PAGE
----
Community Leaders Use Simple Tools to Track Immunization Defaulters in Zimbabwe

July 24th, 2017 | Viewpoint

SHARE THIS

Home-Based Records (HBRs) are an important data collection and monitoring tool used by parents, health workers, and health administrators to track a child’s vaccination history. JSI’s HBRs project, funded by the Gates Foundation, is currently testing ways to improve availability, use, and design of HBRs in four countries.

In Zimbabwe, the project is working closely with the Ministry of Health and Child Care (MOHCC) to promote the use of HBRs (known locally as Child Health Cards) to improve timely immunization and tracking in 10 health facilities in Manicaland Province. We also collaborated with the USAID-funded Maternal and Child Health Integrated Program (MCHIP) to support the Ministry of Health and Child Care to introduce My Village My Home (MVMH), a tool which MCHIP developed to provide a visual depiction of the immunization status of all infants born in a village. In addition to working closely with vaccinators, we have also focused on the role of village health workers (VHWs) and village heads in ensuring that all the children in their communities are up-to-date on immunizations.

During a recent supportive supervision visit, I met with Chamwaita Musaneya who is from a remote communal area in Chipinge district. She was chosen by the community to spearhead health promotion and disease prevention activities at the grassroots level and is the link between 150 households and the formal health system. Her duties include educating the community on the importance of getting children immunized, water, sanitation, and hygiene, HIV/AIDS, and malaria diagnosis, treatment, and referral.

Musaneya counsels parents on the importance of the Child Health Card as a primary record of the vaccines a child has received. She also has the responsibility of tracking all 65 children under five years of age in her area to make sure they are current on their vaccinations and to refer defaulters (children who have received at least one vaccination but have not returned for additional ones).

Although she has been a VHW for the past 13 years, it was only after an orientation on the importance of the Child Health Card and the MVMH tool that Musaneya realized that many children didn’t have all their vaccinations and there were other children she was not even aware of.

Following the orientation, Musaneya revitalized the VHW immunization register that she had not used in several years. Information from the register also needed to be transferred to the MVMH tool which is kept by the village head. “The village head now supervises me and together we make sure if there are any missing bricks [antigens] on the [MVMH] tool, then I have to give valid reasons for defaulting and immediately follow up with the children.” she said. “ If the child remains unimmunized for no good reason, then the parents get fined by the village head. In my village, the fine is a cock or a goat depending on the duration of defaulting.”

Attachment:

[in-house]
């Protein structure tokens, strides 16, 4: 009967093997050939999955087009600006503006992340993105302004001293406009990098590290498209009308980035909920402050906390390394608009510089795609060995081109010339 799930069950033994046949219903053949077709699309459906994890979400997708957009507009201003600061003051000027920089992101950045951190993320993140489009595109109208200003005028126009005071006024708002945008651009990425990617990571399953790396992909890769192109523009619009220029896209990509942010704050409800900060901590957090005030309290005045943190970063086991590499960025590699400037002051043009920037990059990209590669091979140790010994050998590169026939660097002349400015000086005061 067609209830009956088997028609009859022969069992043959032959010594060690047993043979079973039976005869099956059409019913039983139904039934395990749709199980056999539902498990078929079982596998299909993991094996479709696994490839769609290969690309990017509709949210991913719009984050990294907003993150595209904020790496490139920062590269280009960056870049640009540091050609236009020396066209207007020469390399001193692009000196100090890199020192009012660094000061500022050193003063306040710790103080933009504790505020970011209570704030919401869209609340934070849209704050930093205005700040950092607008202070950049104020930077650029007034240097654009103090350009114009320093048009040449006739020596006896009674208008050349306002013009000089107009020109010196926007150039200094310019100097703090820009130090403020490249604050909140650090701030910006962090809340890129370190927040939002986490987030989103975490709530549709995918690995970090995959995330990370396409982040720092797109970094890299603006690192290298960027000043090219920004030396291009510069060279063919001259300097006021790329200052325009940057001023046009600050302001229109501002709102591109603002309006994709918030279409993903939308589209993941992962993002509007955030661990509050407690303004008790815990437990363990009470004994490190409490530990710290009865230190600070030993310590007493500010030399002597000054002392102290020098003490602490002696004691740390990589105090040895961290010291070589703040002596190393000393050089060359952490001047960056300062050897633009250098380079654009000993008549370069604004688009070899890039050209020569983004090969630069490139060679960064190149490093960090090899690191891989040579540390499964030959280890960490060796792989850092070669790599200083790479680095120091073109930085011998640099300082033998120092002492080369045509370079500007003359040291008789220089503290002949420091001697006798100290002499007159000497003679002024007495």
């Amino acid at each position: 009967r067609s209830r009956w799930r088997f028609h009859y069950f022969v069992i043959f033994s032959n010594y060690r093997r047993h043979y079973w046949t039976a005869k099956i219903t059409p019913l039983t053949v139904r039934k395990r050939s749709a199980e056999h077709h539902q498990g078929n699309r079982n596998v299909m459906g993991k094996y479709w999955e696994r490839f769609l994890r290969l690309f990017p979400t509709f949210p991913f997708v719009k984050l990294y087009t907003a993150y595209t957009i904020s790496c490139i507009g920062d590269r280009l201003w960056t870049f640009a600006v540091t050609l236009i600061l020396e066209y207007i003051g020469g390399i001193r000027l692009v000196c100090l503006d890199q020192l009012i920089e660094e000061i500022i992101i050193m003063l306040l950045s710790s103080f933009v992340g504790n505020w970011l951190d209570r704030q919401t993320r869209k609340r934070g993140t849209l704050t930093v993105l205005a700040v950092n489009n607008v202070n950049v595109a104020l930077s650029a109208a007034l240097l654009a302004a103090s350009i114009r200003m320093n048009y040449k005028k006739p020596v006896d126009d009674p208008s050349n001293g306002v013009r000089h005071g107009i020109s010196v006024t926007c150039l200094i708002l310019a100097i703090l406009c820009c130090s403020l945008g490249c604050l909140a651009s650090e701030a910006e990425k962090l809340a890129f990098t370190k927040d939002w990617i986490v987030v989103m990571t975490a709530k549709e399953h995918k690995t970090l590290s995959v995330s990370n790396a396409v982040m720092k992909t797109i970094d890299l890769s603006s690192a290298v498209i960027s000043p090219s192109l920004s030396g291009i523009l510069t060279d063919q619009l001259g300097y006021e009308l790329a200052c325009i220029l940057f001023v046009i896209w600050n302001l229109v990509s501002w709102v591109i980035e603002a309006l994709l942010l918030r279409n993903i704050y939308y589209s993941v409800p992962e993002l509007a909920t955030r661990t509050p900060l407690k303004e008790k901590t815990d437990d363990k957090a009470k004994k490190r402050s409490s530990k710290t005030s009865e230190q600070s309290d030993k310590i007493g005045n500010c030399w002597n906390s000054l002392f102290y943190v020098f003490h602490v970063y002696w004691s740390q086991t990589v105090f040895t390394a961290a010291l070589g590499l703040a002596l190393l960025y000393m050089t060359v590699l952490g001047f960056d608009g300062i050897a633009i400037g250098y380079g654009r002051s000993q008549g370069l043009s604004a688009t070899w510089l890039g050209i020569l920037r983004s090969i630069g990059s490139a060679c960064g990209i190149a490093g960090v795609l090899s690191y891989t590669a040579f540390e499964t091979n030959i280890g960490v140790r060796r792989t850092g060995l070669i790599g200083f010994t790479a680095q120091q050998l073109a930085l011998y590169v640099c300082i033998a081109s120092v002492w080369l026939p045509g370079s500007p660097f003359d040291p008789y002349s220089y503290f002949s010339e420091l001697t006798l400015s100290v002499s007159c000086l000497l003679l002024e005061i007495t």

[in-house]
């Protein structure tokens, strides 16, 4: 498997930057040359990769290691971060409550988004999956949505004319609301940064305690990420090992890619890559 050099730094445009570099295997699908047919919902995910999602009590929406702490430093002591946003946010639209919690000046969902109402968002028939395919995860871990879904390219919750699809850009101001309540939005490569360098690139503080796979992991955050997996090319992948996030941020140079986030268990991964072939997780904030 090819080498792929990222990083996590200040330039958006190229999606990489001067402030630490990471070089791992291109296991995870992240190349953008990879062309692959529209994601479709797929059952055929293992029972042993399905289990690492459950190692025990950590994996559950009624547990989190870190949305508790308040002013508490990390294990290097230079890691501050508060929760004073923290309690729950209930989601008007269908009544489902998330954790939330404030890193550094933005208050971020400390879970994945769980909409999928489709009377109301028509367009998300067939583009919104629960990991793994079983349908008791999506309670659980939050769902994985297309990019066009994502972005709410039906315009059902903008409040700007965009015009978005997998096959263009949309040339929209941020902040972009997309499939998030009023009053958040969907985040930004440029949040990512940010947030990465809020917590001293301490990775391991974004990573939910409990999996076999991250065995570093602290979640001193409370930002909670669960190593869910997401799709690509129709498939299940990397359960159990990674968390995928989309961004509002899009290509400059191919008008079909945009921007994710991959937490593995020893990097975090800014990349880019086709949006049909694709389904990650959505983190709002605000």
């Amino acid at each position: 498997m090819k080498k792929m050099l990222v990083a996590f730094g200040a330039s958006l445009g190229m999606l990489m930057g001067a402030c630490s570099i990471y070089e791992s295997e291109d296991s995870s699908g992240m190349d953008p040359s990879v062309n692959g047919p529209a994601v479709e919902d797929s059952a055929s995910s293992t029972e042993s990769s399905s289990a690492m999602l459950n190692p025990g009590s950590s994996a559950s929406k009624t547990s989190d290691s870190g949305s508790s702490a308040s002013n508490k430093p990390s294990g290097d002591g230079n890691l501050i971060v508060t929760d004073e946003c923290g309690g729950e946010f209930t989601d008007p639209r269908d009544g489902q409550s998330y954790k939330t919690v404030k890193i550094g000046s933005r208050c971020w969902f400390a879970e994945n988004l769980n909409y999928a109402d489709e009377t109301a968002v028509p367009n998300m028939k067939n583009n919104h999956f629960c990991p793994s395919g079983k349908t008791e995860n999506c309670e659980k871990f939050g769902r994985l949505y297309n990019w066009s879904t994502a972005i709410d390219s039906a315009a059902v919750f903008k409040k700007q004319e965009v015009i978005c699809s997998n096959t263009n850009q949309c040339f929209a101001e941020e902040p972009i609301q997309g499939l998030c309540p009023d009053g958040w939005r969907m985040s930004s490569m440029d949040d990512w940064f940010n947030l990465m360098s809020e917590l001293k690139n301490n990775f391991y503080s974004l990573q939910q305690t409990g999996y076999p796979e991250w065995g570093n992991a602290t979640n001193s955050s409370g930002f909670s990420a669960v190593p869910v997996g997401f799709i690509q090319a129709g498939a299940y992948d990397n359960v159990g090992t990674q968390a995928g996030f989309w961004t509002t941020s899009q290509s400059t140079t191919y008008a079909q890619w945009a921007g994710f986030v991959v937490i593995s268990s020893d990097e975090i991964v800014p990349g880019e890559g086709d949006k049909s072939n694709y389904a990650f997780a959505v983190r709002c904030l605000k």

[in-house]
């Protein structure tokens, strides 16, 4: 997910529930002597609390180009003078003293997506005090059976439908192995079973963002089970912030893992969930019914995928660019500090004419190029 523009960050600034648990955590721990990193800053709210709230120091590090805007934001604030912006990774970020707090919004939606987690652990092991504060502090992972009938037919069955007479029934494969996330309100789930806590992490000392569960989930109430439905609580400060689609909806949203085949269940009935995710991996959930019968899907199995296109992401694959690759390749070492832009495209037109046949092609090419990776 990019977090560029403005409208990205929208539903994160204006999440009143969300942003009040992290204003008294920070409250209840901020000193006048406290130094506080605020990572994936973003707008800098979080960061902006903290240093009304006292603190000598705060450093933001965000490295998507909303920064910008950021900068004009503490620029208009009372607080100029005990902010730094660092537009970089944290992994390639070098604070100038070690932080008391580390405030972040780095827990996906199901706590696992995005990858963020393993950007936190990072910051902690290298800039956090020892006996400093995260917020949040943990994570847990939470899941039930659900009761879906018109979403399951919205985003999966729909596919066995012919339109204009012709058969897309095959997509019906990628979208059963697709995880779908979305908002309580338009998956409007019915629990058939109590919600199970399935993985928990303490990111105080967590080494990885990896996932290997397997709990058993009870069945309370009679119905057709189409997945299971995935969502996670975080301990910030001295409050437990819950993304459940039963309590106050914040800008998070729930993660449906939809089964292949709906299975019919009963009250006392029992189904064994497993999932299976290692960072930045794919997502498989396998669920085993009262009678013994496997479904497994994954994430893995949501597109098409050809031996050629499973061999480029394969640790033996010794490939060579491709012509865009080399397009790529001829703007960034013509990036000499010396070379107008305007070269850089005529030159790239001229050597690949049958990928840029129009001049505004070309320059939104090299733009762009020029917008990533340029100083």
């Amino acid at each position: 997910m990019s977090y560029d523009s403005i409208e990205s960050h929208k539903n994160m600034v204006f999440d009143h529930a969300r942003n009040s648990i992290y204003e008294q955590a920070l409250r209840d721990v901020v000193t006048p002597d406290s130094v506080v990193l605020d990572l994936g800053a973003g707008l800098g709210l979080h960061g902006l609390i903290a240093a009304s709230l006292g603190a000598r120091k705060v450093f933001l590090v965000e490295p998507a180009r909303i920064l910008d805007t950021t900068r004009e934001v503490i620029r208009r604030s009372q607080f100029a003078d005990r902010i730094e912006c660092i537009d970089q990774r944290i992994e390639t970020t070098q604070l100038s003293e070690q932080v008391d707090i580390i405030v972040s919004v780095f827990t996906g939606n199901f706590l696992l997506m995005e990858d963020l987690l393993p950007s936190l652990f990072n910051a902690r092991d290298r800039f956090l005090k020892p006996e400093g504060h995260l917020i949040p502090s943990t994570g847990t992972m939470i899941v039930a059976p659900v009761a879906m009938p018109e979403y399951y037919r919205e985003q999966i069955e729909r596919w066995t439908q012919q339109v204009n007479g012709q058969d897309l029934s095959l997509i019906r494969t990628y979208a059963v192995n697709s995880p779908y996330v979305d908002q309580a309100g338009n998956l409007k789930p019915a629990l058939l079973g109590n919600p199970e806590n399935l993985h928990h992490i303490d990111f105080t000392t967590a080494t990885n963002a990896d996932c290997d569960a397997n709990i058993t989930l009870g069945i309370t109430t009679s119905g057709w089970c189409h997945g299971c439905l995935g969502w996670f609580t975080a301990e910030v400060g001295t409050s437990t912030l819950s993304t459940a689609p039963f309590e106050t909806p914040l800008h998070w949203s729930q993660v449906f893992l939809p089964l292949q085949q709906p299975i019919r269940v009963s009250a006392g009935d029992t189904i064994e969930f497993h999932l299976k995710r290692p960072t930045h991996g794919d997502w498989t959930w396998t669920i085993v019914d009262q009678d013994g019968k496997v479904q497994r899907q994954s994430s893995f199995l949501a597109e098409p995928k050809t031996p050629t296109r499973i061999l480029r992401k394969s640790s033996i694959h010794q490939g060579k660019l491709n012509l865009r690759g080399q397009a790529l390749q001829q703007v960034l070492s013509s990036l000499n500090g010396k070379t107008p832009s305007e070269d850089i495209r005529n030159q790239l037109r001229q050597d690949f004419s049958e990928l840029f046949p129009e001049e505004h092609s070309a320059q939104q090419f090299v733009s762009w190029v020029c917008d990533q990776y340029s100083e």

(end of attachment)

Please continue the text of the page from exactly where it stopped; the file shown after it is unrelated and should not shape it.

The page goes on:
At the end of every month, Musaneya updates her register and the MVMH tool. She adds new births, lists transfers into and out of the community, and specifies reasons for children’s absence (e.g. travel or death of the child). Musaneya then discusses any defaulters with the village head who in turn consults with the caregivers who refuse to get their children vaccinated.

This partnership with the village head has made Musaneya’s job easier, as it had been difficult for her to convince people on her own to make sure their children are properly vaccinated. The village head has a lot of authority bestowed on him by the government and this gives him the power to enforce rules and regulations.

Comparing information between tools: Child Health Card, VHW register, and MHMV tool. Photo credit: Coscar Zvamashakwe, JSI Consultant.

Comparing information between tools: Child Health Card, VHW register, and MHMV tool. Photo credit: Coscar Zvamashakwe, JSI Consultant.

During scheduled monthly meetings, Musaneya takes her register to Mutema Clinic where she has an opportunity to compare the information in it with that in the MHMV tool and the health facility register. If the health facility register shows more children or some children who received additional immunizations, Musaneya then updates her register and the MHMV tool. Sometimes the health facility register needs to be updated based on information gained by tracking Child Health Cards. “I might also have seen Child Health Cards for children from my village vaccinated somewhere else but [who] are not in the [health facility] register.” explains Musaneya. “I inform the nurse so that she also updates records in the facility register.”  The monthly register comparison allows for the harmonization of all the immunization tracking tools and enables all the health personnel to have the most up-to-date data.

The link between the (1) Child Health Card, (2) VHW immunization register, (3) My Home My Village tool, and (4) health facility immunization register where identical records of an individual child are captured. Photo credit: Coscar Zvamashakwe, JSI Consultant.

The link between the (1) Child Health Card, (2) VHW immunization register, (3) My Home My Village tool, and (4) health facility immunization register where identical records of an individual child are captured. Photo credit: Coscar Zvamashakwe, JSI Consultant.

To help ensure successful vaccination services and tracking within the community, all children have to possess a well-documented Child Health Card. In Musaneya’s village, all the children under 5 now have Child Health Cards which she can regularly cross-check to ensure there are no missing bricks on the My Home My Village tool resulting in a “weak house/community.”

Written by: Coscar Zvamashakwe

Partner with Us

We strive to build lasting relationships to produce better health outcomes for all.

Menu